Dean,

You've done it again, so many great images to ponder. Many thanks!

Odin/Wotan - "The Cloud Wanderer"

"So it should befall the French rooster"

"The Liberator of the East" - Hindenburg

"Once again Lord in the aerie"

"Very sick, full of vermin was
And weak and sore the German eagle.
Yet he has molted and
Will soon be healed and healthy.
So he may powerfully wing upwards
And bring us closer to the sun
In the New Year,
Wishes Doctor R.Vare.

Scheidegg in Bavaria New Year's 1934"

This one's for Mikee, another rendering of Totentanz. This one is hand carved limewood, with lots of nice snakes and vermin to keep the old boy company. grin

Best regards!

Bill

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Posted By: Mikee Re: Art - 07/28/2013 08:22 PM
Bill!

WOW! WOW! WOW! Where in the heck did you find that? It looks just as good in Lindenholtz? as it does in ivory. The quality of carving is beyond superior. What a fantastic find! Must of cost a small fortune. Tell me more.
Posted By: Dean Perdue Re: Art - 07/29/2013 06:30 AM
What a great study in restoration of national pride under Hitler's rule on the New Year 1934 bookplate.
Thank you for the translation WWII.
Posted By: WWII Re: Art - 07/29/2013 06:59 PM
Dean,

You're more than welcome. We're indebted to you for sharing your wonderful collection ... wink

Mikee, JB - I thought some of us might like this sculpture, it certainly is a fine interpretation of death, having marvelous details. I had this image tucked away for some time, only wish I owned the actual carving. If memory serves, it's from a postcard that shows an example from a museum collection, though, I can't remember which? I'll try to keep better notes in future. cool

Here's another even more macabre image, a Scherenschnitt (black paper cut with scissors) that illustrates, "Death and the Children."

Wishing everyone good collecting!

B~

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Posted By: jager Re: Art - 07/30/2013 12:46 PM
Might be macabre, but what a conversation piece. If one goes very far back into history, even in this country, there are stories of vampires, witches, w-wolves and other strange beliefs. I think of it all as a time in history and another form of art. Still love the Totantanz statue as a work of art. James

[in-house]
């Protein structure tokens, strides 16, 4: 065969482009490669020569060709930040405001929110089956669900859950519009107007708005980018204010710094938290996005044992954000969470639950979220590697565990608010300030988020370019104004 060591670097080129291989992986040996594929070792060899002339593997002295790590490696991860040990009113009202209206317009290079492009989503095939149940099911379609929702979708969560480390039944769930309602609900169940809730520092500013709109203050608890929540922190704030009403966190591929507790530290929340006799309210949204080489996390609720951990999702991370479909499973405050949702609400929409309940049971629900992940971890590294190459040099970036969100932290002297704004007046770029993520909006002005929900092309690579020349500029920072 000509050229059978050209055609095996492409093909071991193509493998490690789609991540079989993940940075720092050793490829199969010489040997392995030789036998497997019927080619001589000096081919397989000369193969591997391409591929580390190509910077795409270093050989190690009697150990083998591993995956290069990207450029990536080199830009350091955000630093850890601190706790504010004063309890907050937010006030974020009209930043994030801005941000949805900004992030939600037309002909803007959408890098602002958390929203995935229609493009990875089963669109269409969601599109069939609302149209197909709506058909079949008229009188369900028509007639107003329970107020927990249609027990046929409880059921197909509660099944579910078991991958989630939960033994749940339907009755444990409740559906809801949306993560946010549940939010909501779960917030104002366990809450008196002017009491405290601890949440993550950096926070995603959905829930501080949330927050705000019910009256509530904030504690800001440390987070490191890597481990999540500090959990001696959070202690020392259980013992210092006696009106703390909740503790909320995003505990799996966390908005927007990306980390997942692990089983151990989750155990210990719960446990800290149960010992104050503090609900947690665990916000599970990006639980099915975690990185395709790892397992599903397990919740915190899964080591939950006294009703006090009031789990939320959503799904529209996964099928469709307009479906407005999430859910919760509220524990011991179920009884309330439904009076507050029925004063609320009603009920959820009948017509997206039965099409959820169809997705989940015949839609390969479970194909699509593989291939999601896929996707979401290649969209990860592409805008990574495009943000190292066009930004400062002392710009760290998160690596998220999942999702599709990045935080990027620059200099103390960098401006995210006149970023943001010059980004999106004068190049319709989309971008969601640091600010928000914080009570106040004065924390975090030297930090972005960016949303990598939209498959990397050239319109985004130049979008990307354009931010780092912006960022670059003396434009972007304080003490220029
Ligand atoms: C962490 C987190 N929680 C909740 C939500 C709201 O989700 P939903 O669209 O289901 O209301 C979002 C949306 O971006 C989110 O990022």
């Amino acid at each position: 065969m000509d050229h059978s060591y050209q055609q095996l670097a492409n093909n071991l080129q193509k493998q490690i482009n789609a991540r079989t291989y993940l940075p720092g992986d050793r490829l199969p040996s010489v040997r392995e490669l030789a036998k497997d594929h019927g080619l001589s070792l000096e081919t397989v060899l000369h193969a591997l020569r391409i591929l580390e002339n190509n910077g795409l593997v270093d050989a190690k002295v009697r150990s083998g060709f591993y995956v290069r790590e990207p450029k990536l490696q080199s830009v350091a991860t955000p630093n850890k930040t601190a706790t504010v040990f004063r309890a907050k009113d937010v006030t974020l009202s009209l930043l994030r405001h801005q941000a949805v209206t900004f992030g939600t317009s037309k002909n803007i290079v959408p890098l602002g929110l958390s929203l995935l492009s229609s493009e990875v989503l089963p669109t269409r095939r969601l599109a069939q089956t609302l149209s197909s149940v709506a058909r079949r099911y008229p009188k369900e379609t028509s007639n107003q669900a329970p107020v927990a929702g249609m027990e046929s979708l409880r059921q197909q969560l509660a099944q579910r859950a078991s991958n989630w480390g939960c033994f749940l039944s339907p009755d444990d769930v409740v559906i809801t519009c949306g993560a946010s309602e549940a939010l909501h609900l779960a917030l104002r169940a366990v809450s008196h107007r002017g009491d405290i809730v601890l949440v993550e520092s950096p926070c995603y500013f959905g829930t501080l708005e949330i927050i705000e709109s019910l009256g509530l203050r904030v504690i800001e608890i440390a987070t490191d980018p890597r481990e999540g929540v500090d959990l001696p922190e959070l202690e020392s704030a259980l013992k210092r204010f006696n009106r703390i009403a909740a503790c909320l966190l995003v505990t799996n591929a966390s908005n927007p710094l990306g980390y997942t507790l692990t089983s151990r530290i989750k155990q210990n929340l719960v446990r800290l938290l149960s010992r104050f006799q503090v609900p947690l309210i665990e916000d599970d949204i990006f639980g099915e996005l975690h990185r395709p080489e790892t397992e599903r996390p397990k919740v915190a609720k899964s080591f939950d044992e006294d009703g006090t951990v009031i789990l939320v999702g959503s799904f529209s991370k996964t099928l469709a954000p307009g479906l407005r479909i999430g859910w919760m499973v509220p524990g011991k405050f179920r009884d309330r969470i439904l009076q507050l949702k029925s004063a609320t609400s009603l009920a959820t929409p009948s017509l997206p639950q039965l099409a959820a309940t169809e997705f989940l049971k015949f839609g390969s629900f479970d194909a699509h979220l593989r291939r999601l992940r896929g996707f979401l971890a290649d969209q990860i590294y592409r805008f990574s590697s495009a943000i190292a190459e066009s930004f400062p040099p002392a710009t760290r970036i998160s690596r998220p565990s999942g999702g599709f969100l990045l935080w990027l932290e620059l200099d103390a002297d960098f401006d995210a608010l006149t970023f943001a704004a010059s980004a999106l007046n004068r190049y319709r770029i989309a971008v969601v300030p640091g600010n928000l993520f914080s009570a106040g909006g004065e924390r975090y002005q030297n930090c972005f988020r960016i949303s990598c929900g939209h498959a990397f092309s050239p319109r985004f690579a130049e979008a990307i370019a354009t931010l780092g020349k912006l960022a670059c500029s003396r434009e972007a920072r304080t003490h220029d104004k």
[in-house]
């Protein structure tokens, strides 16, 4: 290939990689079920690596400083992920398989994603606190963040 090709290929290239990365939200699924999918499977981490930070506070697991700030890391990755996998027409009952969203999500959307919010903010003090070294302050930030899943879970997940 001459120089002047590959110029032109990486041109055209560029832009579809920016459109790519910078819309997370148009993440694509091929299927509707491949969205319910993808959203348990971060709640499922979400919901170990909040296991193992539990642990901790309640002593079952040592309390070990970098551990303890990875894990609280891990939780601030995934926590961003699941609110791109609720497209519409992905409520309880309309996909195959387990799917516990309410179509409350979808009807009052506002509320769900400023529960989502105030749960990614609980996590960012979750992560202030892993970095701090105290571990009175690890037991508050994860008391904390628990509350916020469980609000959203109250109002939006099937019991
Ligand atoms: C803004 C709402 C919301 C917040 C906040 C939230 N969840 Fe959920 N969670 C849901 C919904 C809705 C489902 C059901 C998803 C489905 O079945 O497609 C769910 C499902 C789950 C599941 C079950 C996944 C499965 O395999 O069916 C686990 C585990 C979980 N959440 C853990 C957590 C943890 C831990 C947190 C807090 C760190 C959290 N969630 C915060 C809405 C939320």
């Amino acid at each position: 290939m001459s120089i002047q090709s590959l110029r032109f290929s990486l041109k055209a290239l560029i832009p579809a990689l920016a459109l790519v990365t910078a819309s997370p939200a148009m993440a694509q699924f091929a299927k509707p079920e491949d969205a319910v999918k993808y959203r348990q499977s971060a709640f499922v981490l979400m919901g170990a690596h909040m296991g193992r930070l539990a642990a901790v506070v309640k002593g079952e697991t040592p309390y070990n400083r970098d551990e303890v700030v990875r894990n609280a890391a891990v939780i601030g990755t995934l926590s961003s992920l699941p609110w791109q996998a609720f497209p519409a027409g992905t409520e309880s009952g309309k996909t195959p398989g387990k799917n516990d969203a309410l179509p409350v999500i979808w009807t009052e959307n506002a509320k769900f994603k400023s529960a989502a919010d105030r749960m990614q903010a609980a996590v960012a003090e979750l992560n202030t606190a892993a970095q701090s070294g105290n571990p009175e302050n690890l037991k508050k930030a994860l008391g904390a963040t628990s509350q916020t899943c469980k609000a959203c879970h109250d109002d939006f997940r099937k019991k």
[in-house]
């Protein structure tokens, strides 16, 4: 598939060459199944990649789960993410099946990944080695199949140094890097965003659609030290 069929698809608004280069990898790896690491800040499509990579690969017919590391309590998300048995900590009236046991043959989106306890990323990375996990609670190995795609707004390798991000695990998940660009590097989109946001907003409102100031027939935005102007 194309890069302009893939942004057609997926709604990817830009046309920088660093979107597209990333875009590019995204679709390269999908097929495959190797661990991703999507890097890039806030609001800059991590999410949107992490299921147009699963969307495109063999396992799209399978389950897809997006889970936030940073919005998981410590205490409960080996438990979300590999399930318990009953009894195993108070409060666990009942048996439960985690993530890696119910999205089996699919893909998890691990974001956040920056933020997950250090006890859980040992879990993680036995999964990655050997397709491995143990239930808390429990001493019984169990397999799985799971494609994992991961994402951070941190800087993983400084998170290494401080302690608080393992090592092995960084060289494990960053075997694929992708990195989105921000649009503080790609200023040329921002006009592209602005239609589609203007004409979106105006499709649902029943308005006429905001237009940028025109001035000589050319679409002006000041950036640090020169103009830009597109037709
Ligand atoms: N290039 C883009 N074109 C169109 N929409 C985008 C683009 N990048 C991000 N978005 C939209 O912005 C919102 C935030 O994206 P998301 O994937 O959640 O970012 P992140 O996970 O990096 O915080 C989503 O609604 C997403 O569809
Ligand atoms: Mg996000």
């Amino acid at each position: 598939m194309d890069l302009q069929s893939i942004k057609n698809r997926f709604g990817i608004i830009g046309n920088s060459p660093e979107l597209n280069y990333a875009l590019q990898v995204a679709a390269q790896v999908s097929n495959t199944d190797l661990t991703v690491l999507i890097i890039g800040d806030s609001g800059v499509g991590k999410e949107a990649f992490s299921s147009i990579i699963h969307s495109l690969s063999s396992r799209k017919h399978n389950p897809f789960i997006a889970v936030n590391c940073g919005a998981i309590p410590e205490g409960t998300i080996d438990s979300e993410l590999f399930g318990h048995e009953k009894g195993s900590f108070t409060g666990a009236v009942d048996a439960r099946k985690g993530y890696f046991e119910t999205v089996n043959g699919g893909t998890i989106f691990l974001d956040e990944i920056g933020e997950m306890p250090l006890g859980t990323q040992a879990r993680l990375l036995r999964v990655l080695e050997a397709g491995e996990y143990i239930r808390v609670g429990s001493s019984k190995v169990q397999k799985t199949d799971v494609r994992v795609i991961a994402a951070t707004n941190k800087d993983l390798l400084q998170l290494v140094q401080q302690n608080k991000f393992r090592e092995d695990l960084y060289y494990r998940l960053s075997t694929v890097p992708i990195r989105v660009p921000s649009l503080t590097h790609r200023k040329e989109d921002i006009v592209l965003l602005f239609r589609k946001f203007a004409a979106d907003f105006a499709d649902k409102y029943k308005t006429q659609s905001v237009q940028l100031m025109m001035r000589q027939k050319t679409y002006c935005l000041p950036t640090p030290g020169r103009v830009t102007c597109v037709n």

Posted By: Dean Perdue Re: Art - 08/18/2013 10:29 PM
Thanks for the art and translations Bill.
Heres a few more to add.

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Posted By: Dean Perdue Re: Art - 08/18/2013 10:34 PM
Detail on a card

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Posted By: DAMAST Re: Art - 08/18/2013 11:52 PM
Here is detail pictures of one of three statues I own. (Peter Hahn the Honest Blacksmith of Solingen)The original statue was destroyed by allied bombs in 1944. Two are signed high detailed bronze and the large one is smelter. The small one was made in the 30s and the mid size one overall 10 inches high for sure predates 1930s. Regards: James

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Posted By: Mikee Re: Art - 08/19/2013 04:41 AM
James,

Those are nice, I like them and I'm sure everyone will as well. Thanks for the look.
Posted By: WWII Re: Art - 08/19/2013 09:31 PM
James,

Thanks for sharing your fine bronze sculptures of Professor Wilhelm Albermann's, "Der Schmied - Peter Hahn." As of 2007, the city of Solingen is trying to have the original sculpture re-created, which was destroyed where it stood in the Old Market section of the town. These old bronzes make for fine additions to any collection of German edged weapons.

Dean,

Glad to help when I can, appreciate your latest images too. Germania on the high-seas proclaims ... "You false England, keep yourself true, where we catch you, we will smite you."

Best!

Bill

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Posted By: WWII Re: Art - 08/19/2013 09:32 PM
2/2

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Posted By: Gaspare Re: Art - 08/25/2013 04:34 AM
WOW. 1st time I'm seeing this,,What an Excellent interesting topic!!
Posted By: WWII Re: Art - 03/23/2014 03:38 PM
Gentlemen,

Some early and elegant fish images from the Swiss physician, naturalist and artist, Heinrich Rudolf Schinz. (March 30, 1777 - March 8, 1861)

Schinz was born in Zurich and studied medicine at Würzburg and Jena, returning to Zurich in 1798 to practice. In 1804 he became a teacher at the medical institute and in 1833 he became "extraordinary professor" of natural history at the University of Zurich. Schinz was also curator of the Natural History Society of Zurich, and was the author of many important zoological works between 1824 and 1852. These included Das Thierreich (1821-4), Naturgeschichte und Abbildungen der Reptilien (1833-4), and Europäsche Fauna (1840).

Karl Joseph Brodtmann lithographed his plates. The lithographic technique seen here is a copperplate engraving (black linework) which was then professionally hand-painted. These fish images date to approximately 1833.

Sorry the plates aren't of a military theme, but I hope you might enjoy them just the same. wink